A very common gripe among those involved in retail is the constant threat of a price war with your competitors. On the short term this may benefit the consumers and those who gladly cut their prices, but on the long run this may make the business too competitive and many players will exit altogether. The retailers who remain may find that while they have the volume, their margins are so pitiful that they wonder why do they still want to do whatever they do. It is usually the retailer with the deepest pockets that will survive. As for the consumers, there are less shops for them to choose from and maybe they have to drive further to find the things they want.
But wait...if you think retail is tough - have you been to a market?
I was at the Kundasang Market a few days back and it really got me thinking - how do they survive? If you see the picture below, the 3 red arrows are the same items being sold but by 3 different stalls. The same goes for the blue arrows. Yes - the stalls are really that close to one another.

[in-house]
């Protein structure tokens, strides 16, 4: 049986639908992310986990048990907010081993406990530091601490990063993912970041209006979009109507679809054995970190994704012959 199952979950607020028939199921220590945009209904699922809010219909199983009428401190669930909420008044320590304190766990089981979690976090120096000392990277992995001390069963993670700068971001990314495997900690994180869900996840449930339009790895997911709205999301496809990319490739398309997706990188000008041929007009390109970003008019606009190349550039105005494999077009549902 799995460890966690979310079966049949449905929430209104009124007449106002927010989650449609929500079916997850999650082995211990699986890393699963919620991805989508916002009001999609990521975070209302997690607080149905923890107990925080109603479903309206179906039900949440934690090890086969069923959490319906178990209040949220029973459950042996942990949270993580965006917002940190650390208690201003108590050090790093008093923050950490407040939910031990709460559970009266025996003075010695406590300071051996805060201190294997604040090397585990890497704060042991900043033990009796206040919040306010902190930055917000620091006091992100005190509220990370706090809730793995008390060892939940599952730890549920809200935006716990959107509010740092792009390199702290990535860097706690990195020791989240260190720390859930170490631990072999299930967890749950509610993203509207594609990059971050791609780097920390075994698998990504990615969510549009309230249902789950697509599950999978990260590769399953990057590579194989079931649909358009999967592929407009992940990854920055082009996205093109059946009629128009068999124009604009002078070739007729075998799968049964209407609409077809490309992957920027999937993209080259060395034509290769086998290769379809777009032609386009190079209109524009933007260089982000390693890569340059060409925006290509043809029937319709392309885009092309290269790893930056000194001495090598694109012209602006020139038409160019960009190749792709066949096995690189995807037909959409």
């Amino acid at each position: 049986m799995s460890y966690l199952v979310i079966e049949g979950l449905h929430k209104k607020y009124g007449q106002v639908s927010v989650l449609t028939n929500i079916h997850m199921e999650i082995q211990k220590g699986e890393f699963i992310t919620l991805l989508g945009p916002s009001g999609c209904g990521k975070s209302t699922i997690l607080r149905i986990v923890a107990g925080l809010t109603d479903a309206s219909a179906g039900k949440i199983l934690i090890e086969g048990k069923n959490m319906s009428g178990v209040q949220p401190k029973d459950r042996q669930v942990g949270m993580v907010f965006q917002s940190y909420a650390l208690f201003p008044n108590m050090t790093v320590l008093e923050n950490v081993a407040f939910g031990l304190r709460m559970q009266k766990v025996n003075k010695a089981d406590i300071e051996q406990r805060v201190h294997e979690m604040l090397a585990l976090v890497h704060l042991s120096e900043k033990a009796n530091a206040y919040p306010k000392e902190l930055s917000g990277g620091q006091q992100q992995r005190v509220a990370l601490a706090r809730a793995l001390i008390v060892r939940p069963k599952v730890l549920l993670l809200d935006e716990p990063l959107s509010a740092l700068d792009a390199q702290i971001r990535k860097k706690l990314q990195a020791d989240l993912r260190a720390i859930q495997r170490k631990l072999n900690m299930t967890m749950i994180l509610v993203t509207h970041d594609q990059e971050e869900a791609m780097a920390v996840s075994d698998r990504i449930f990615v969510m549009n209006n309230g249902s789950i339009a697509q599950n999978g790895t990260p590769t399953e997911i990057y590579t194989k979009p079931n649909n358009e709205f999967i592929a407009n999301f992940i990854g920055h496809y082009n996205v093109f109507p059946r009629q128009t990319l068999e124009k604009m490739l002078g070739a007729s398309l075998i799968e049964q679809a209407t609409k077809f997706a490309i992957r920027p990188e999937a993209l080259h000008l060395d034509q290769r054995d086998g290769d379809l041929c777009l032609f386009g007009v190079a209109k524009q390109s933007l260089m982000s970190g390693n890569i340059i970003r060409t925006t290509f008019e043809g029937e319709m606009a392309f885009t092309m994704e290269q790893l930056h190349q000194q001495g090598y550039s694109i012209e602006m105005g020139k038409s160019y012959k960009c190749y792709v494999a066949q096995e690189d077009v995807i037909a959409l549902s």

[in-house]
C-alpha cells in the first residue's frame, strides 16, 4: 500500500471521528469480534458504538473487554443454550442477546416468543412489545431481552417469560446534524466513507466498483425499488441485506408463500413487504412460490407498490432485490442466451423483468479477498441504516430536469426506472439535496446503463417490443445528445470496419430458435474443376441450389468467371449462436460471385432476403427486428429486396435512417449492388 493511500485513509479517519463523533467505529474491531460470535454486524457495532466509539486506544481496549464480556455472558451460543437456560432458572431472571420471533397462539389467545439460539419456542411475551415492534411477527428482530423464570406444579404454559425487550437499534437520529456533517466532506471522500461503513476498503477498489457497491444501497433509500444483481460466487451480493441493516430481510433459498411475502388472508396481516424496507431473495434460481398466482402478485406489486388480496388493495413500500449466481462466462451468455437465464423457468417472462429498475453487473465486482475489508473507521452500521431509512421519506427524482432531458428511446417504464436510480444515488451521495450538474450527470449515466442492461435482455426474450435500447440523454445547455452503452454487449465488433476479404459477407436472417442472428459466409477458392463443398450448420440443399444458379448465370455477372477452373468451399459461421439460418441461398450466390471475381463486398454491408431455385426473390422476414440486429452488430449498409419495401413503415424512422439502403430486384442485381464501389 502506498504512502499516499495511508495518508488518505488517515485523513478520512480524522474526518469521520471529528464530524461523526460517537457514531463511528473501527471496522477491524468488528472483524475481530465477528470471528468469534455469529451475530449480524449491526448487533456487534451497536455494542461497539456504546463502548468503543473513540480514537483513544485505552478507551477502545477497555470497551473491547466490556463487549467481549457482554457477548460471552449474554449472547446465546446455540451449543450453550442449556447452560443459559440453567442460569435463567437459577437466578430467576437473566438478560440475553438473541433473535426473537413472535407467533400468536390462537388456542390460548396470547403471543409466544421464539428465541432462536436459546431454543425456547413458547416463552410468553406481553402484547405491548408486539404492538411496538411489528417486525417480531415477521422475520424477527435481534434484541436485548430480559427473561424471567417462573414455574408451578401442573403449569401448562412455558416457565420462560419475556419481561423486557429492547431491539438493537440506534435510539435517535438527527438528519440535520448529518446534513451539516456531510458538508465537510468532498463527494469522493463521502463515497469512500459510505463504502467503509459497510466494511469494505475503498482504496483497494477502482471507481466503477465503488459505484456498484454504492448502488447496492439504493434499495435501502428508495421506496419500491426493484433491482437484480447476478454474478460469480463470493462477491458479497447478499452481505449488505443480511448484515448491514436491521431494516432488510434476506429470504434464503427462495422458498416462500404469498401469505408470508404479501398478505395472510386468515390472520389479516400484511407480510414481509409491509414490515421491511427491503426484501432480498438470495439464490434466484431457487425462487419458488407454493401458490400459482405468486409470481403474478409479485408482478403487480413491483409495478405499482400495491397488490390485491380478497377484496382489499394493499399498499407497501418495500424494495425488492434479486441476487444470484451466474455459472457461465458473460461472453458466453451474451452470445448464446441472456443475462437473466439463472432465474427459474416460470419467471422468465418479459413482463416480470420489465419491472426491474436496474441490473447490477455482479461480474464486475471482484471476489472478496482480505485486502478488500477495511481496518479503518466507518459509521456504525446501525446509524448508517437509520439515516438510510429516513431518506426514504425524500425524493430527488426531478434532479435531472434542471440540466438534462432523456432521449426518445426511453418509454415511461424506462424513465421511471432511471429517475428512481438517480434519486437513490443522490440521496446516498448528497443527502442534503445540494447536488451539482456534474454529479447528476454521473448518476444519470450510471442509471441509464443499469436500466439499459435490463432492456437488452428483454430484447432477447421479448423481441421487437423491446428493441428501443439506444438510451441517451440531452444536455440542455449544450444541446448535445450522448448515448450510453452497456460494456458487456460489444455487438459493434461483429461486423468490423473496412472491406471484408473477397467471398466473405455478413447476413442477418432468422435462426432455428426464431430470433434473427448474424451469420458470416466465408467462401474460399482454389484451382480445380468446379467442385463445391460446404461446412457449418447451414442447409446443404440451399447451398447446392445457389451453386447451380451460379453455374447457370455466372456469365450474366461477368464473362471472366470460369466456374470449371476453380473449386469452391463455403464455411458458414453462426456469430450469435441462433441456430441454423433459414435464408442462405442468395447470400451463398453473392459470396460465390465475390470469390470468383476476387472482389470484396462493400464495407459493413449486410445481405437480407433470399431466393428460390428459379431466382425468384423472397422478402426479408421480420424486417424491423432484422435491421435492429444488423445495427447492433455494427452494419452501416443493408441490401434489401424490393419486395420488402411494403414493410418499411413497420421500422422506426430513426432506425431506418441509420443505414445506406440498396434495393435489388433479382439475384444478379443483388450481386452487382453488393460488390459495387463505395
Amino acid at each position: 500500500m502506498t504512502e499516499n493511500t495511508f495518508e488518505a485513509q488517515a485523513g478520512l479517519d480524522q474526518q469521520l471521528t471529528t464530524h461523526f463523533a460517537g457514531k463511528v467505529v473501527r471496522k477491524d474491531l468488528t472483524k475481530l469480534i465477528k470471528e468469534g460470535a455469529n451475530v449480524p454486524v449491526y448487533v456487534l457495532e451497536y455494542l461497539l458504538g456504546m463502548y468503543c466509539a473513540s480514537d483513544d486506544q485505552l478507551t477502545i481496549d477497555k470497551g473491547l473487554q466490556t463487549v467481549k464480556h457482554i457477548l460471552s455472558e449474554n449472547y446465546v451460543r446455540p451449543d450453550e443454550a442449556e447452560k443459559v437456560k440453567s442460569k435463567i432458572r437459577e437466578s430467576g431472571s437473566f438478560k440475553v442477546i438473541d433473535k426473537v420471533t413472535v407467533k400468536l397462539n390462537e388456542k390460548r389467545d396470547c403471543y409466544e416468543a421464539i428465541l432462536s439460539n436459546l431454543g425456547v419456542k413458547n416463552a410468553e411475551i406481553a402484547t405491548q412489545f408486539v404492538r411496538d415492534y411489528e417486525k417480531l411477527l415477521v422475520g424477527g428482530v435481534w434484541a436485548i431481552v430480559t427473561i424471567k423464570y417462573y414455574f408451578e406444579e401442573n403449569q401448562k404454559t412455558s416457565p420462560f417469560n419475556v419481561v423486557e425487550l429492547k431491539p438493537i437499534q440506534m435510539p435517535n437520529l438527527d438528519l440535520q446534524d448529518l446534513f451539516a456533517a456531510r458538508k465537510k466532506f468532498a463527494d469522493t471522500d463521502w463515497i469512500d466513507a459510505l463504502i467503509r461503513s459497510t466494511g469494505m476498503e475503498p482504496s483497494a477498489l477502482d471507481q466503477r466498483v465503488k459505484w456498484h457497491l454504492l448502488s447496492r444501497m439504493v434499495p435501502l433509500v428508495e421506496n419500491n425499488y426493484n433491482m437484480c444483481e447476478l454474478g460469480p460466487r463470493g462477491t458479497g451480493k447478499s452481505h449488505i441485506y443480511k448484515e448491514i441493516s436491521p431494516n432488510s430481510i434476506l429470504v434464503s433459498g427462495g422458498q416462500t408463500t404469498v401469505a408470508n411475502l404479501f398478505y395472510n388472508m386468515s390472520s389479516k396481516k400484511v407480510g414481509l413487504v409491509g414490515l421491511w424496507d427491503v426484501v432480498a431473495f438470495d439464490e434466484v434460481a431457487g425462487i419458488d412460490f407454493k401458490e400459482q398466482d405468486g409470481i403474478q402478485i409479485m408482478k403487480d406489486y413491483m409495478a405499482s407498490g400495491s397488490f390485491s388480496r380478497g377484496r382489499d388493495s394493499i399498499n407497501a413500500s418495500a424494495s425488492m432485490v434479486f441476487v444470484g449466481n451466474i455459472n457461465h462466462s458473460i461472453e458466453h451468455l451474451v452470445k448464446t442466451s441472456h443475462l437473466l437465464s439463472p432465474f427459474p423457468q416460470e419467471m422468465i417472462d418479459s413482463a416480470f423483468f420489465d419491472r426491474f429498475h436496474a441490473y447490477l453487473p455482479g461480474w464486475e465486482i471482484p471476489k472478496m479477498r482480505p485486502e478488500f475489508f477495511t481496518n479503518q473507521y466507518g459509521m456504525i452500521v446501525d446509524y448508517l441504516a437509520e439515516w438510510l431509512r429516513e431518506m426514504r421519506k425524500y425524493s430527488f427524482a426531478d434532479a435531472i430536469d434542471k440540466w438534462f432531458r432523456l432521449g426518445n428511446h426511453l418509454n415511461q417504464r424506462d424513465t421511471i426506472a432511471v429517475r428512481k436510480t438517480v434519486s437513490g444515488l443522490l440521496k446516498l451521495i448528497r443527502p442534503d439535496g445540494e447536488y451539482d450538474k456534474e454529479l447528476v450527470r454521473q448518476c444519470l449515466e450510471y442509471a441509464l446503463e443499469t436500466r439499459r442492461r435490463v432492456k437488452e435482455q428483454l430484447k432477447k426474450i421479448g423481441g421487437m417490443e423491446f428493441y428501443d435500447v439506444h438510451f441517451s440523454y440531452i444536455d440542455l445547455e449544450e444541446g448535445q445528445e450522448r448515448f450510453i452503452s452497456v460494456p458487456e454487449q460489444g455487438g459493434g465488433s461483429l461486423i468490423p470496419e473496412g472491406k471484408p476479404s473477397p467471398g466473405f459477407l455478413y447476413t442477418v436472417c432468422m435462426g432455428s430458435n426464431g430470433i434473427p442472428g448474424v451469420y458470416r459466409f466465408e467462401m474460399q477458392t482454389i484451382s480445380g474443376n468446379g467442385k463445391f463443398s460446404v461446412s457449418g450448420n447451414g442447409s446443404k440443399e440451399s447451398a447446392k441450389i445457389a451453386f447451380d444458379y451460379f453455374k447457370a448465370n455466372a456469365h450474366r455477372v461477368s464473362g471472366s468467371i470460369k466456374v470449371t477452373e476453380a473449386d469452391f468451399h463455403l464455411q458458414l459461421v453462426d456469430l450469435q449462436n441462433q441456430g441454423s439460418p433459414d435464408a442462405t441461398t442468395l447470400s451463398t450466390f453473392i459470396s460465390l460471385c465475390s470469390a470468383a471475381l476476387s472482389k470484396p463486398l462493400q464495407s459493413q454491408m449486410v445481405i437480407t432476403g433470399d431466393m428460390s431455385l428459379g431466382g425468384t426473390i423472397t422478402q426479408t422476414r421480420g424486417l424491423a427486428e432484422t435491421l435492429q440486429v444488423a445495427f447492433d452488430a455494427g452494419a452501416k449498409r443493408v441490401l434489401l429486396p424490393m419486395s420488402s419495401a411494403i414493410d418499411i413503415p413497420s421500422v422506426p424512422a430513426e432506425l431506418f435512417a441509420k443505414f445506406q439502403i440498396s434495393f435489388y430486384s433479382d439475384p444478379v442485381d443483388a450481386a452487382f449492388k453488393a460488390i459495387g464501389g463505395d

So lets say the average space between two tiangs (columns) can accommodate 2 stalls. From the picture all the way to the end I can see around 8 tiangs. Given that I took this photo somewhere in the middle of the long market, there are probably around 25-35 stalls in that one long stretch of road. All selling more or less the same thing. *Gulps*
To their credit, most of them offer the same pricing. There were some who after peeking over their shoulders to see if their neighbors were listening, quoted slightly below market rate. There were a few that were more enterprising and sold additional items that the rest did not - flowers, cacti, etc.
However, I should not judge them based on all my preconceived ideas. They may seem to have many challenges, but who knows they do make a lucrative living and are very happy with what they do. The latter one being what I consider as an invaluable resource.